Heeley City Farm has shed nine employees and a CEO. Are they ready to face the future?
‘This man is the epitome of a SNAKE OIL SALESMAN and now is SLITHERING AWAY’
By Dan Hayes
Social media can be a brutal place.
On 26 May this year, Stuart Gillis said he was stepping down as chief executive of Heeley City Farm after just a year in the job. A suspiciously short statement from the board on Facebook praised him for his “commitment, resilience, and passion” at the farm over the last year. It also said he “helped us build our relationships with key partners and shape and deliver a turnaround plan to change the outlook and improve the farm’s financial viability”.
Below the line, as we journalists say (meaning in the comments section), it was a different story. “‘How sad’ said nobody ever,” said one commenter. “Good riddance,” wrote another.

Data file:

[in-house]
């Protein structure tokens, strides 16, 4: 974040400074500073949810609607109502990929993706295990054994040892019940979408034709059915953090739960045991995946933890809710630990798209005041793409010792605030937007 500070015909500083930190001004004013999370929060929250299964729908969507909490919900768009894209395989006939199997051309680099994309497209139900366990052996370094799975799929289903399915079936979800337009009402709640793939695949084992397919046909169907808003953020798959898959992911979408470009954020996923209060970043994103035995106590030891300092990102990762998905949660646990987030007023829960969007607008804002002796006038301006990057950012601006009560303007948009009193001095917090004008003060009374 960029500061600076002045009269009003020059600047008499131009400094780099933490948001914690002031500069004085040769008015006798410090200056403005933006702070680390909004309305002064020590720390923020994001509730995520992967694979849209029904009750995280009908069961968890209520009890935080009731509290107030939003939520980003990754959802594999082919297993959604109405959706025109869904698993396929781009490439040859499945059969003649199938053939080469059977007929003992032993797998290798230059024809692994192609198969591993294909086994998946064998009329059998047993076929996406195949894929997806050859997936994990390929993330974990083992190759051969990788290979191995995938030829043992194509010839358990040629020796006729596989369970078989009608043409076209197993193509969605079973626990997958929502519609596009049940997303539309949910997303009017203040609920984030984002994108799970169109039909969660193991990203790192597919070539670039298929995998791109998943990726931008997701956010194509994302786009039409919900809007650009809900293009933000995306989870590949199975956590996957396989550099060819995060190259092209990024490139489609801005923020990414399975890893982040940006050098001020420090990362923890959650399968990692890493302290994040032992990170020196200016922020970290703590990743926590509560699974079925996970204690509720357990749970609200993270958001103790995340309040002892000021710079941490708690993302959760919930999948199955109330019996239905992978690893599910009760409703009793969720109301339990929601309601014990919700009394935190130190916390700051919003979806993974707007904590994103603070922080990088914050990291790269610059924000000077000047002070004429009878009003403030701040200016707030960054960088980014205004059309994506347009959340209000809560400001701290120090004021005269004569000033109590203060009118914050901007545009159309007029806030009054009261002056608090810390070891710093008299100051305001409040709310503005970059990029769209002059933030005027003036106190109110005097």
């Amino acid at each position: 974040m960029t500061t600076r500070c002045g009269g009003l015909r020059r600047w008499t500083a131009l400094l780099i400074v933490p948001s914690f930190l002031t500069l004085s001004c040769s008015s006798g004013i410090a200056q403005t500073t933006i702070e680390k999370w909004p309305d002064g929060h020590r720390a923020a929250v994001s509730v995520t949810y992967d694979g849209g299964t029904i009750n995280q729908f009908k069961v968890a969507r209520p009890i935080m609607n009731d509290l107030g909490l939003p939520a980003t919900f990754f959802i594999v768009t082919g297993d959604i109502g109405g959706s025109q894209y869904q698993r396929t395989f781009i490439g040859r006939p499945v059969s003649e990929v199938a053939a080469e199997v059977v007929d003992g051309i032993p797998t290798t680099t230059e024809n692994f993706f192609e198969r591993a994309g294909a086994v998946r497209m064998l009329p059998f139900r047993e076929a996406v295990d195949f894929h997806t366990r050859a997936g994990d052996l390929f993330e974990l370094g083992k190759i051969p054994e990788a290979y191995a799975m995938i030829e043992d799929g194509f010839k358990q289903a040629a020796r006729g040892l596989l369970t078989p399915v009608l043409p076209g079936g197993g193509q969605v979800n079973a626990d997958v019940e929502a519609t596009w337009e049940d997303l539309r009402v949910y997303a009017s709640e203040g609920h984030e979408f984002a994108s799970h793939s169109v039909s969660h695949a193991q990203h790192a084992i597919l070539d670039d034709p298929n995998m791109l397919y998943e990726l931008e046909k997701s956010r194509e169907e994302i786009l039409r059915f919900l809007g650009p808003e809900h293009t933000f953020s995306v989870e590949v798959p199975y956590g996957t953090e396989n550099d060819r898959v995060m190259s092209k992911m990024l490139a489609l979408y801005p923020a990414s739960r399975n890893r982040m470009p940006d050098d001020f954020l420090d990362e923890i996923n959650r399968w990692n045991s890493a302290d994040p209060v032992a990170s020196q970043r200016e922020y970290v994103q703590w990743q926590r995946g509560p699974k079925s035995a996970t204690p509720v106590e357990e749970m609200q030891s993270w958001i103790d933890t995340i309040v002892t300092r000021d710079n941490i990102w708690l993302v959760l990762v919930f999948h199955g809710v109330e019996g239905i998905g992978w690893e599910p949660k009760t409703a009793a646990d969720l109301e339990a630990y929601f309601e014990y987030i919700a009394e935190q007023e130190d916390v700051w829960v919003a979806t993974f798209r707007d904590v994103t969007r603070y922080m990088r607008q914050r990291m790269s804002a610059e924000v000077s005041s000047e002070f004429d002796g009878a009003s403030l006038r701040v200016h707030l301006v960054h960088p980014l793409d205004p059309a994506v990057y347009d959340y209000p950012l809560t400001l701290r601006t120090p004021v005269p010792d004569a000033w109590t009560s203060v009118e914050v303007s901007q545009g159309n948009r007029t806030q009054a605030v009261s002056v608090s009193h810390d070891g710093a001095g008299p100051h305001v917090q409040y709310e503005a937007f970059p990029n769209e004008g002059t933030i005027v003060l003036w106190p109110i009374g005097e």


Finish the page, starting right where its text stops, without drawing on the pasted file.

In total there are 44 comments under the farm’s post announcing Mr Gillis’ departure, the vast majority of which will not have made pleasant reading for him. Scrolling through them makes him sound like a grotesque combination of the child-catcher, the Grinch and Montgomery Burns from The Simpsons.
“If I never see this man again it will be too soon,” wrote Dnbee Suze. “He knew I could see through his lies and wanted me out. I hope the farm can recover. As for him he needs professional help. He’s a very selfish, destructive and dangerous man.”
“This man is the epitome of a SNAKE OIL SALESMAN and now is SLITHERING AWAY,” said Tina Anderson. “What he was able to destroy makes me wanna vomit 🤮. And who have been deeply hurt by his evil makes me furious 🤬.”